I think that root of that “problem” lies only within huge quantity of cyberspace newcomers, that are not capable of serious long-term discussion with many new questions arising during it and that have to be separated from the main thread. Those people mostly have never met situation where technical discussion may lead to completely different and more important various subjects. Most of them tend to mix unrelated discussion subjects in single letter.

It is just simple lack of discussion experience. Of course either instant messaging or IRC chatrooms have nothing similar and they offer just a raw one huge heap of short messages. It is chatting, nothing more and that behaviour is acceptable there. But email was born as a powerful tool of convenient conversation without big piles of weakly referenced messages with low total overall signal-to-noise ratio. For over several dozens of years this email nature have never been seriously changed, because it is really cleaver and fine. So many hackers can not be wrong.

Google turned it to yet another instant messaging system. It does not use specific protocols like XMPP for that, but SMTP one. It destroys all graph-like structures by their linearization. Newcomers just can not learn how to deal with real serious discussions (like hackers do), because they do not have an instruments for that.

Ignoring of In-Reply-To header fields

Gmail does not look for In-Reply-To messages fields to determine if it is starting of a new thread. If you change message’s subject (just to clarification for example), then it will be recognized as a new thread, however you clearly tell in In-Reply-To field that this is reply to exactly that message of the same thread, not another one. Long-term discussion thread with several branches is divided to unrelated isolated linear conversations, however headers did not allow this behaviour.

Lack of headers control

Moreover you can not control your own message headers. You can not forcefully split thread (removing In-Reply-To and keeping subject same). You can not join mistakenly dismembered thread. You can not use some mailing list management software that is controlled through message headers fields. You can not add just simple informational fields, for example just to mention your your PGP public key’s availability.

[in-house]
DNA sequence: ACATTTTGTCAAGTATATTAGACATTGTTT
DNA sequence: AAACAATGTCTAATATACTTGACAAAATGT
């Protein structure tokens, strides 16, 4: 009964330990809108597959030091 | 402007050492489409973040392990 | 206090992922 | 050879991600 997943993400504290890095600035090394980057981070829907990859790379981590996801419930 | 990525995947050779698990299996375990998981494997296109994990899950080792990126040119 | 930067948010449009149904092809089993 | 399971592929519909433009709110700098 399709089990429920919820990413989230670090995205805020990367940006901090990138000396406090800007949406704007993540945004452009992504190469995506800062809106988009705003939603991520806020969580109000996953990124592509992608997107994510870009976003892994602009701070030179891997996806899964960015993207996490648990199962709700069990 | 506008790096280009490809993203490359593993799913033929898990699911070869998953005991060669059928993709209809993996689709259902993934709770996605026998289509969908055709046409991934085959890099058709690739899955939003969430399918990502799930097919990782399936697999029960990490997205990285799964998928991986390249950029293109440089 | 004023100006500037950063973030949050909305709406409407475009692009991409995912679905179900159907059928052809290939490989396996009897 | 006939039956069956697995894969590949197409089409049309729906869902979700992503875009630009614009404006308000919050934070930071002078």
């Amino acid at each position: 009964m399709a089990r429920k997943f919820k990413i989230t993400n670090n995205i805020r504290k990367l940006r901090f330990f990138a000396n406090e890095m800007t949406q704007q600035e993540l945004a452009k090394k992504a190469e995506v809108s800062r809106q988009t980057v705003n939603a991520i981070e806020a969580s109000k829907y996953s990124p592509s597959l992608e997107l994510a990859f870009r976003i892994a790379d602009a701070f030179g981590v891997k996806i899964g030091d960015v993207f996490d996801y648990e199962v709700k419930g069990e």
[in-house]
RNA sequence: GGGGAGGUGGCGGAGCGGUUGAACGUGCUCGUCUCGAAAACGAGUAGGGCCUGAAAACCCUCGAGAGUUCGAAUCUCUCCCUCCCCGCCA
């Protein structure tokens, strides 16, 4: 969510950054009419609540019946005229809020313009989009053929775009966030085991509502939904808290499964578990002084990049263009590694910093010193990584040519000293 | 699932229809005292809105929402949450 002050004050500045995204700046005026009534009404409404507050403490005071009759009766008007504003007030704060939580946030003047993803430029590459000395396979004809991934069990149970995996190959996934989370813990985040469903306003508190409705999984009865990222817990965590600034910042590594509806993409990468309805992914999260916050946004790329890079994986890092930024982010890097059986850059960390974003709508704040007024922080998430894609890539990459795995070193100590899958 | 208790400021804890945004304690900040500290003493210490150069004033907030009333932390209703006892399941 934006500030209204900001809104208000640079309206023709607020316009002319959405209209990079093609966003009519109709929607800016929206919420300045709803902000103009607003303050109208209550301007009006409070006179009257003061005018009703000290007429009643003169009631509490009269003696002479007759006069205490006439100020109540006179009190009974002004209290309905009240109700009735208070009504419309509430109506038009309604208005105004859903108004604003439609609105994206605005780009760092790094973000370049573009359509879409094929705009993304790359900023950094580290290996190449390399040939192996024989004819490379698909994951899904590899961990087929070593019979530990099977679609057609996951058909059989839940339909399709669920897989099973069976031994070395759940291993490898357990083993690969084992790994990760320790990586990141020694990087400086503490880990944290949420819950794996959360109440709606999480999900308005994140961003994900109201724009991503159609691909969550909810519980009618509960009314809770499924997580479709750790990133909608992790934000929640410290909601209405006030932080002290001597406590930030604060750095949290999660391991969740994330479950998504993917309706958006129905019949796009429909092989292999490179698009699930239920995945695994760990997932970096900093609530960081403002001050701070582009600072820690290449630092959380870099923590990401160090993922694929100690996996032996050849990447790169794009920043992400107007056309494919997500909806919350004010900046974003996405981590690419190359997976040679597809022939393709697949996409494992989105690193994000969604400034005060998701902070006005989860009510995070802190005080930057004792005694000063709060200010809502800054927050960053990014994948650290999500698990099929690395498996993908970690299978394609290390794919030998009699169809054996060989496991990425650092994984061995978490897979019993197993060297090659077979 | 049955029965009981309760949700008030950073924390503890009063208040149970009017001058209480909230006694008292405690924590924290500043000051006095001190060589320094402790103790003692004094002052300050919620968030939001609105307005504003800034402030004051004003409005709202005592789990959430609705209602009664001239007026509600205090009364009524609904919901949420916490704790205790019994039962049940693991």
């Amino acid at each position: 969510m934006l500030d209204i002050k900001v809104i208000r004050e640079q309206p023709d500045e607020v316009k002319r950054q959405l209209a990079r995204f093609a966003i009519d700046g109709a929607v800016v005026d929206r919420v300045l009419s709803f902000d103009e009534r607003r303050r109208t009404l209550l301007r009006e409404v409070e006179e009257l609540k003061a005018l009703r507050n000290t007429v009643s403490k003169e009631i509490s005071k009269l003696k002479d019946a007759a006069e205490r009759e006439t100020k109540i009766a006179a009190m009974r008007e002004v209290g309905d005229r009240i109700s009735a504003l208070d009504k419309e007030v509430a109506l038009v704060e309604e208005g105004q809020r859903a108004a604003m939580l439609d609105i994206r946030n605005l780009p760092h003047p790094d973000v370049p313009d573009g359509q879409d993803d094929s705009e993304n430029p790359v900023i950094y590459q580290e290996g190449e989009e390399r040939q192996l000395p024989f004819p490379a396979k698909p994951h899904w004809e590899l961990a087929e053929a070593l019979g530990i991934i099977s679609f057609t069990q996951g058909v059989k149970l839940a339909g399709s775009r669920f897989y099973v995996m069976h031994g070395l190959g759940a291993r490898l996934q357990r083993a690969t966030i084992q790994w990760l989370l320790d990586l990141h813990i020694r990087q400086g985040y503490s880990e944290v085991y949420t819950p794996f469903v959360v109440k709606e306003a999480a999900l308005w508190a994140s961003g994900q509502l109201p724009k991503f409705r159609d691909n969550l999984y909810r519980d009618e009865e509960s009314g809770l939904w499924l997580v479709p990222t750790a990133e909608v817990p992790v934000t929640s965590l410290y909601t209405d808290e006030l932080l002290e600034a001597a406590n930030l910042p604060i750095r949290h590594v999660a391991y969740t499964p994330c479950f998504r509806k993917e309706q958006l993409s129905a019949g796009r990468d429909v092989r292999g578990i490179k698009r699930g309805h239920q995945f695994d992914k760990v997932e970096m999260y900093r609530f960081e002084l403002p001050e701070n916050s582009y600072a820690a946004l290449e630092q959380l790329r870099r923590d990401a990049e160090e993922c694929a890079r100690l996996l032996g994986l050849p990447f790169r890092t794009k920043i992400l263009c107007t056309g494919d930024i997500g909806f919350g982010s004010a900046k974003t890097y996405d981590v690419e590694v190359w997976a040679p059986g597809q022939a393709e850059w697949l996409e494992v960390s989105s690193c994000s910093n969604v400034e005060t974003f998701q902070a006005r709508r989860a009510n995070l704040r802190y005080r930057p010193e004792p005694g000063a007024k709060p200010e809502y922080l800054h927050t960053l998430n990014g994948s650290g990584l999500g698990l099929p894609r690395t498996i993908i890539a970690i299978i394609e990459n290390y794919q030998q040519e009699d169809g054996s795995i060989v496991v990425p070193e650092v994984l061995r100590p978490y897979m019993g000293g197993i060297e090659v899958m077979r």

Lack of any maillist related functionality

As mentioned above, there are no “thread split” and “threads join” actions. Also there is no “reply to list” buttons. Just only trivial “reply” and “reply to all”. This is the reason why people send messages twice to one recipient so often (duplicating it through already including maillist and by CCing him simultaneously). Gmail have no ability to show either are you subscribed to a maillist and there is no need in separate reply message intended for you, or you are not subscribed and should be CCed. It does not support Mail-Followup-To header. You can not add it, because you are not allowed to edit headers. You can not take it in action non manually, because there is no “list reply” functionality, again.

No scoring

There is no such powerful thing as message scoring. But many desktop email clients lack this feature too. You can specify various rules that alter message score. You could sort all correspondence by this score, leaving trivial notifications at the bottom and moving to thrash after reading. You could easily wipe unneeded messages, could easily find important things. Gmail’s mailboxes are just a huge heaps of equally scored letters.

Supporting obsolete RFC standards

Gmail encodes attachment’s filenames in obsolete RFC2047, instead of modern and everywhere supported RFC2231. I said everywhere? Of course with exceptions: Microsoft Outlook products will never be on a technologies bleeding edge. Gmail seems to be on the same way.

Attachments censorship

Gmail does not allow you to send Windows executable binaries of any kind in any form even when using it without webmail interface. Even if you will change attachment’s Content-Type, filename’s extension, put it in archive, compress that archive. They say that this is because of security. Why are they making decisions of that will be secure for me? Who the hell they are? It is my choice, my problems and my responsibility to send my own compiled binaries to someone awaiting for them.

Annoying things

  • Unability to forward message as valid correct RFC822 email attachment, keeping all headers and attachments as is.
  • You do not know how spam-filtering works and you can not adjust and control that blackbox.
  • No regular expressions support or complex search queries (comparing for example with Mutt). But I agree that this is seldom actions for most of us.
  • No way to either specify or override attachment’s MIME type.
  • You can not send just single file/attachment. It always will consist of an empty text part and an attachment itself.
  • No possibility to turn of line wrapping, for example either to insert patch/preformatted text contents as is or draw ASCII schemes.

And of course an obvious lack of PGP de-facto standard for privacy greatly reduces all potential usage possibilities of that webmail.